The United Kingdom is at the point of ‘peak’ public schools but not in a manner these misnamed schools would want. Rather, not a month goes by when we are not presented with yet more damning evidence of the negative impact these privately funded schools, incredulously still holding charitable status, are having on the growing levels of inequality in UK society. Indeed, the Sutton Trust has just published research showing that Oxbridge recruits more undergraduates from eight private schools than it does from 2,900 state funded schools.
In Posh Boys, Robert Verkaik provides us with a detailed history and explanation of how the private school sector has over the centuries come to dominate all of the UK’s major institutions. Unfortunately, like so many of his predecessors throwing light on this sector, his proposals to abolish privately funded schools are being actively resisted by the Labour party. Despite this, Verkaik has produced a riveting read which is essential for anyone who wishes to see an end to the systemic inequalities perpetuated by the British private education system.
Verkaik’s proposals stand in stark contrast to the Labour party’s timid policy of removing VAT exemption on private school fees. This policy is likely to give most private schools little more than an unpleasant headache: the top tier will easily ride out the removal of VAT exemption with the impact on fee increases hardly being noticed by the countless oligarchs and super rich who are their main customers. Labour’s proposal is not the ‘do not resuscitate’ prescription the 93 per cent of young people not in private schools in the UK deserve in order to secure a more even education playing field.
For only 7 per cent of the nation’s students attend private schools, yet they represent 74 per cent of senior judges, 71 per cent of senior officers in the armed forces, 67 per cent of Oscar winners, 55 per cent of permanent secretaries in Whitehall and 50 per cent of cabinet ministers – the list goes on and on – thanks to the Sutton Trust and the Social Mobility Commission who have been reporting on these inequalities since 2010.
Verkaik highlights the vacuous snobbery of private schools showing that most of the UK’s nineteenth and twentieth-century technological innovations, upon which its economic success and military victories rest, were actually produced by innovators who did not attend private schools. Conversely, Verkaik puts disasters like the huge loss of life in the first world war and the more current Brexit mess down to the “innate sense of entitlement and in some cases almost pathological willingness to risk everything” that private schools delight in inculcating in their students. Think Blair, Johnson and Farage.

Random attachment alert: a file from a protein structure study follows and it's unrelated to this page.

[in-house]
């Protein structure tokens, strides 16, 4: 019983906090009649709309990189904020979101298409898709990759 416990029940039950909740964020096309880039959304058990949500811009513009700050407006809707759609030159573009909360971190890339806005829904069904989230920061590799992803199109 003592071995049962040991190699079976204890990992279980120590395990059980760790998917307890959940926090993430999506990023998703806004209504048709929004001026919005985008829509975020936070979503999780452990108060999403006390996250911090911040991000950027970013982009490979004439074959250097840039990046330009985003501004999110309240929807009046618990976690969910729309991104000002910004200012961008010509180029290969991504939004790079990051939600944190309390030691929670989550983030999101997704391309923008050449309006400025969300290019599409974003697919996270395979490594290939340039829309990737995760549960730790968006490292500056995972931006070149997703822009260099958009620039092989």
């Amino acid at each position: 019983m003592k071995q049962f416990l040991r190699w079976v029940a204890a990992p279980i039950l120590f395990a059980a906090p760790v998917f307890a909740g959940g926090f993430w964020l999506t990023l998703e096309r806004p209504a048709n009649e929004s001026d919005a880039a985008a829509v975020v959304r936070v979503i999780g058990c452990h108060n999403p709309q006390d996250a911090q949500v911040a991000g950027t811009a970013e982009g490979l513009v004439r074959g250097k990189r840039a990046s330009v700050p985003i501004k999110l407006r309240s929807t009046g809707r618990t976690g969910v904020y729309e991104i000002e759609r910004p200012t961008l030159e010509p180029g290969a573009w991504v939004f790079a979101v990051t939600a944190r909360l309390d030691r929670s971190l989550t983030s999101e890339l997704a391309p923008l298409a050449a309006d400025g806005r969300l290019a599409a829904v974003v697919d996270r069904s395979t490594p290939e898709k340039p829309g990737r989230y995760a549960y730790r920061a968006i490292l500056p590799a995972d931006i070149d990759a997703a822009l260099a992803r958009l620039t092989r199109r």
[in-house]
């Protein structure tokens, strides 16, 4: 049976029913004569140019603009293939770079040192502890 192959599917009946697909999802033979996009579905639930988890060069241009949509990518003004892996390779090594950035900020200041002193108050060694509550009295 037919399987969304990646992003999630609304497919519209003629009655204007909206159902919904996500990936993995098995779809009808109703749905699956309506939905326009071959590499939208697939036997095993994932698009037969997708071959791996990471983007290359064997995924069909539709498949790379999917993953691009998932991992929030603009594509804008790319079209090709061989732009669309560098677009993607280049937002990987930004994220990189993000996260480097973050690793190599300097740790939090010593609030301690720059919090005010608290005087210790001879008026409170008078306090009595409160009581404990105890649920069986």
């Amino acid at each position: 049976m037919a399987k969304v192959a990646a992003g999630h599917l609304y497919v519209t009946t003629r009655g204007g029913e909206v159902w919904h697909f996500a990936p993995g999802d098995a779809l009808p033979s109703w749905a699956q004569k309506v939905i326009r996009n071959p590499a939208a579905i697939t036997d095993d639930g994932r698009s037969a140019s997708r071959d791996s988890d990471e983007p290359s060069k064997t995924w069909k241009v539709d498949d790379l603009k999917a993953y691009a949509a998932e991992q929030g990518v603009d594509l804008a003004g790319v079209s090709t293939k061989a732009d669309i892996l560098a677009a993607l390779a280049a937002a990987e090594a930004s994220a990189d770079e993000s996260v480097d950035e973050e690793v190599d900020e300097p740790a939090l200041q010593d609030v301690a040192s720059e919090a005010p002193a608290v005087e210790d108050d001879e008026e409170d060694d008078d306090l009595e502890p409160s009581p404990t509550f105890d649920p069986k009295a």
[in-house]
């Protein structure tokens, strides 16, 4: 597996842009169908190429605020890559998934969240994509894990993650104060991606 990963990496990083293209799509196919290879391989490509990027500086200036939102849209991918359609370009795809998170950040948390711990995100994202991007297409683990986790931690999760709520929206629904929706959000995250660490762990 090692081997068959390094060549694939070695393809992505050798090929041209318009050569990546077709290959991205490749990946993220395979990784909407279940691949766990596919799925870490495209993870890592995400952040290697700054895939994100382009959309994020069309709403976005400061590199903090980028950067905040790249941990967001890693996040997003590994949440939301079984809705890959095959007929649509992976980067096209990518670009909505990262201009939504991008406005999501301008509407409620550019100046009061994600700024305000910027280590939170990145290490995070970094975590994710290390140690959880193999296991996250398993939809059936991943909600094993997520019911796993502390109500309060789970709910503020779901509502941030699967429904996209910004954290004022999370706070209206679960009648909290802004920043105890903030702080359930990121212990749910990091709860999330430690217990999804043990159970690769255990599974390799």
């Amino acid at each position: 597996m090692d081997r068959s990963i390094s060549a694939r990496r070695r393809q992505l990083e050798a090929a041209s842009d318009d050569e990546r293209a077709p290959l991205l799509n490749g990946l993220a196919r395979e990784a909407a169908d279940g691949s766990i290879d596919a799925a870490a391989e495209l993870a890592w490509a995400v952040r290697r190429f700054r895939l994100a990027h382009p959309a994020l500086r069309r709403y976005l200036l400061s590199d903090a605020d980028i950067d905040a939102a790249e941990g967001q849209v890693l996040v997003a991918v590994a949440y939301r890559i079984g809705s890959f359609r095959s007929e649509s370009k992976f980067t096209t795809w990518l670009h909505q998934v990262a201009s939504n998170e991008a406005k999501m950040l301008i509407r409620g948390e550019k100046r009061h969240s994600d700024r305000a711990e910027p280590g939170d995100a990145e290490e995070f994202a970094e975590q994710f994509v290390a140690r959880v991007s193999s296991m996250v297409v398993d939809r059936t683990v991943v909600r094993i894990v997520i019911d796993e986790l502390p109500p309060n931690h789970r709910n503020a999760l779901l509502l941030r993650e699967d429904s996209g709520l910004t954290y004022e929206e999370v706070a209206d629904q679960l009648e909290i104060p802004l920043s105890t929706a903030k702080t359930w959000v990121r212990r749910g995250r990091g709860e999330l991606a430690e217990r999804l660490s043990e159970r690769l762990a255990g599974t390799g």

Increasingly many Labour party members are looking back to the inspirational achievements of our 1945 post-war government. Huge advances in health, housing and the welfare state were achieved under Clement Atlee’s Labour government and many of these achievements will be reinvigorated under a Jeremy Corbyn-led government. However, Verkaik makes it clear that Atlee is not the leader Labour should look to for inspiration for its proposed National Education Service. In 1946, in a speech made at his beloved Haileybury, where he was privately educated, Atlee stated: “This country changes, but it is our way to change things gradually, and I see no reason for thinking that the public schools will disappear. I think the great tradition of public schools will be extended”.
It is time for the many in the Labour party, predominately those educated in comprehensives and secondary modern schools, to challenge the disproportionately high number of privately educated people in Jeremy Corbyn’s inner circle, including Seumas Milne, James Schneider, Barry Gardiner, John McDonnell, Jon Lansman, Andrew Murray and of course, Corbyn himself. It is time that we put to bed the left’s history of quietly ignoring private education because its leaders are fearful of allegations of hypocrisy and do nothing.
As Verkaik rightly argues, we should not blame politicians for the schools their parents sent them to. But we must make clear that it is a dereliction of duty for a socialist led Labour party to not ensure that it is working across unions and political parties to galvanise support for the phasing out of private education within a two term Labour government – and in such a way that it never returns to these shores. Finland achieved this over a decade in the 1970s and now produces educational outcomes that consistently outshine the UK’s. Finland is a social democracy, so why isn’t the Labour party leadership looking to learn from it on how to phase out private education permanently?